A viral claim suggesting that vaccinated people are making the water supply toxic by shedding spike proteins through their urine, is false. The claims are based on an article which hasn't been peer-reviewed yet.
The latest conspiracy theory suggests that the Covid-19 vaccinated people are not only polluting the water supply but also poisoning tadpoles with neurotoxins, which results from the break-down of spike proteins.
How Did the Hoax Originate ?
Sharing the viral claim, a Facebook post read: "Spike protein break down chemicals in water are neurotoxic to tadpoles. Spike protein is a toxin - making urine of recently vaccinated people a toxic waste entering the water supply. The recently vaccinated are literally walking bioweapons."
In a tweet, a user, Jennifer Depew, wrote, "This is really bad news - spike protein break down chemicals in water are neurotoxic to tadpoles. Spike protein is a toxin - making urine of recently vaccinated people a toxic waste entering the water supply."
The user based its claim on an article, titled, An insight into neurotoxic and toxicity of spike fragments SARS-CoV-2 by exposure environment: A threat to aquatic health? The paper was published on bioRxiv. The site claims that it posts many Covid-19 related papers. "A reminder: they have not been formally peer-reviewed and should not guide health-related behavior or be reported in the press as conclusive," reads the disclaimer.
Social Media Users Fall Prey to Hoax Claim
Debunking the claim, Reuters stated that a study simulating the effects of SARs-CoV-2 on a water supply was misinterpreted and used in a meme.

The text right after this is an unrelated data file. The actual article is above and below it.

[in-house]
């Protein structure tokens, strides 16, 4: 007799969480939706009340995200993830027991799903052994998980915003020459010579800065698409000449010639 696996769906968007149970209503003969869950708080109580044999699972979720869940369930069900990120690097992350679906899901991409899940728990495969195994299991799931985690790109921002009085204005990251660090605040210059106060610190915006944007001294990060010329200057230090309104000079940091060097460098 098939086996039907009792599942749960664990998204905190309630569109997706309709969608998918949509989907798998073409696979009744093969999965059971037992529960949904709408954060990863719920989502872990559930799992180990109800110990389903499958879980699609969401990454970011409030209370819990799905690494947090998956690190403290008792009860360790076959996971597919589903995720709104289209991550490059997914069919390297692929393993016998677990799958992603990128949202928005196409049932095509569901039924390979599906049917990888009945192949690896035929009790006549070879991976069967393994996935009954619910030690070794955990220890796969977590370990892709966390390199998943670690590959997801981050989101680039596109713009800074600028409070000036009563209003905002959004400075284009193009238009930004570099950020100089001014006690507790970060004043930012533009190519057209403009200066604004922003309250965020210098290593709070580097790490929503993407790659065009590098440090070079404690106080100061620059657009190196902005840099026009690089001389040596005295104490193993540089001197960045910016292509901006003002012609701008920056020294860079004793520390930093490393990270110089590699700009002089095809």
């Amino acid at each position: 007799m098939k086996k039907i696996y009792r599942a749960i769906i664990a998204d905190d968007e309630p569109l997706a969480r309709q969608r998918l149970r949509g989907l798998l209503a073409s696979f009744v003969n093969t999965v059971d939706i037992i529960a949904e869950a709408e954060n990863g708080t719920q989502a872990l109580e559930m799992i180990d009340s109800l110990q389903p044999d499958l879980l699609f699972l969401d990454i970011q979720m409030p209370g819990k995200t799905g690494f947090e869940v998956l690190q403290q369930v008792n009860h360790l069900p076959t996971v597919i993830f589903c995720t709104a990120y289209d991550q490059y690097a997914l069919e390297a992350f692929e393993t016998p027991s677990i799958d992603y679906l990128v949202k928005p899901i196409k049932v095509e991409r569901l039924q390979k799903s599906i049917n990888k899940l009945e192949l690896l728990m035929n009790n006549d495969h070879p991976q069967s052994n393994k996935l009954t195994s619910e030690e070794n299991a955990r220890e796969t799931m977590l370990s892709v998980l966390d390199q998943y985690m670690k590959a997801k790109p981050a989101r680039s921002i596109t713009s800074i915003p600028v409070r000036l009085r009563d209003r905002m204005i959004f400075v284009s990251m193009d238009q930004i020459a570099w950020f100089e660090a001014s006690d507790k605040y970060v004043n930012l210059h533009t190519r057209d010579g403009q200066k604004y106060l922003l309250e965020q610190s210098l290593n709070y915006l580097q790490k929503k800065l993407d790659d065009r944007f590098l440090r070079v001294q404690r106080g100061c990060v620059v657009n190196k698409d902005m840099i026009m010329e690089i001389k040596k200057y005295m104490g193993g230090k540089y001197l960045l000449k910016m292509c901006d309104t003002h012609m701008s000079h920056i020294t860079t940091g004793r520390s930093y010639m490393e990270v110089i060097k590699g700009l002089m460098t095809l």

Speaking to the outlet, one the report's author, Dr Guilherme Malafaia said that the claim is a misrepresentation of their paper. "I strongly disagree with the theory that tadpoles are contaminated/harmed by the urine of vaccinated people entering the water supply. In my opinion, this constitutes a misinterpretation of our [paper]," he wrote in a communique to the outlet.
Claiming that the group studied the "effects of different peptides derived from the Spike protein of SARs-Cov-2 on tadpoles and "synthesized small fragments of the Spike protein and added them to the waters where the tadpoles were," Malafaia said that these were not the spikes from vaccinated individuals.
"As far as my knowledge goes, there is no scientific evidence that vaccinated people release fragments of the Spike protein in their urine or feces," he said. "Our study, under no circumstances, makes any allusion to the fact that the Spike protein transforms urine of recently vaccinated people to toxic waste entering the water supply," he added.